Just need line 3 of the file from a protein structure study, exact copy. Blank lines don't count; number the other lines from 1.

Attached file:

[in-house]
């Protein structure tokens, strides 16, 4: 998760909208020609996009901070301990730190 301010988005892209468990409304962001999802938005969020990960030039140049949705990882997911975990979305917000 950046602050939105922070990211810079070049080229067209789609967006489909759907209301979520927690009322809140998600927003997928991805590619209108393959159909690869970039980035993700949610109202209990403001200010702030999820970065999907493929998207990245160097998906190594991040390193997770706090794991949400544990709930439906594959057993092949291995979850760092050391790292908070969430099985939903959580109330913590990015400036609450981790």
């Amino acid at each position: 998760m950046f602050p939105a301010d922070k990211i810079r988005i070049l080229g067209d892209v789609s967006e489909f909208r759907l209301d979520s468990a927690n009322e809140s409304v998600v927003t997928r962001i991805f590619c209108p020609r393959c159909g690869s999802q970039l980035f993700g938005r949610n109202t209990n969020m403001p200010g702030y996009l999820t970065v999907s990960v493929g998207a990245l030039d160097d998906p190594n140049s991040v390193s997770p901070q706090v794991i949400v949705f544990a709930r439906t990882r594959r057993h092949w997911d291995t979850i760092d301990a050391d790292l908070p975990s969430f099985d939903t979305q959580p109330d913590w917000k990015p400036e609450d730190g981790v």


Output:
């Amino acid at each position: 998760m950046f602050p939105a301010d922070k990211i810079r988005i070049l080229g067209d892209v789609s967006e489909f909208r759907l209301d979520s468990a927690n009322e809140s409304v998600v927003t997928r962001i991805f590619c209108p020609r393959c159909g690869s999802q970039l980035f993700g938005r949610n109202t209990n969020m403001p200010g702030y996009l999820t970065v999907s990960v493929g998207a990245l030039d160097d998906p190594n140049s991040v390193s997770p901070q706090v794991i949400v949705f544990a709930r439906t990882r594959r057993h092949w997911d291995t979850i760092d301990a050391d790292l908070p975990s969430f099985d939903t979305q959580p109330d913590w917000k990015p400036e609450d730190g981790v």